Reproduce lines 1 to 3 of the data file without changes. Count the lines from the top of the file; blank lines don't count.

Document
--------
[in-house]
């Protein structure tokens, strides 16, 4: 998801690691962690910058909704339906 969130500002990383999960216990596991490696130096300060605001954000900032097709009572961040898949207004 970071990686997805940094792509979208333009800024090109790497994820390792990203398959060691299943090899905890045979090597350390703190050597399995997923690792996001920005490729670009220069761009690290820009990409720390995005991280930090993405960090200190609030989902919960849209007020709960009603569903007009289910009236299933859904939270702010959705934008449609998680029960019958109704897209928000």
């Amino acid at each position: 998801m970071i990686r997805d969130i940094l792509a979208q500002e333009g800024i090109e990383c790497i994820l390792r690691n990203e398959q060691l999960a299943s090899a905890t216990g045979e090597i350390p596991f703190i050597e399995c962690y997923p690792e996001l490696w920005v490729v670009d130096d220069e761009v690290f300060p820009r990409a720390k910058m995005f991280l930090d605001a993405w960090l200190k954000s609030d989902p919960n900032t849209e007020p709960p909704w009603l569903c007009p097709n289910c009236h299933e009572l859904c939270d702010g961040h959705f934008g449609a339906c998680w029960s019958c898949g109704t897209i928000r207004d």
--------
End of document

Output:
[in-house]
């Protein structure tokens, strides 16, 4: 998801690691962690910058909704339906 969130500002990383999960216990596991490696130096300060605001954000900032097709009572961040898949207004 970071990686997805940094792509979208333009800024090109790497994820390792990203398959060691299943090899905890045979090597350390703190050597399995997923690792996001920005490729670009220069761009690290820009990409720390995005991280930090993405960090200190609030989902919960849209007020709960009603569903007009289910009236299933859904939270702010959705934008449609998680029960019958109704897209928000």
């Amino acid at each position: 998801m970071i990686r997805d969130i940094l792509a979208q500002e333009g800024i090109e990383c790497i994820l390792r690691n990203e398959q060691l999960a299943s090899a905890t216990g045979e090597i350390p596991f703190i050597e399995c962690y997923p690792e996001l490696w920005v490729v670009d130096d220069e761009v690290f300060p820009r990409a720390k910058m995005f991280l930090d605001a993405w960090l200190k954000s609030d989902p919960n900032t849209e007020p709960p909704w009603l569903c007009p097709n289910c009236h299933e009572l859904c939270d702010g961040h959705f934008g449609a339906c998680w029960s019958c898949g109704t897209i928000r207004d």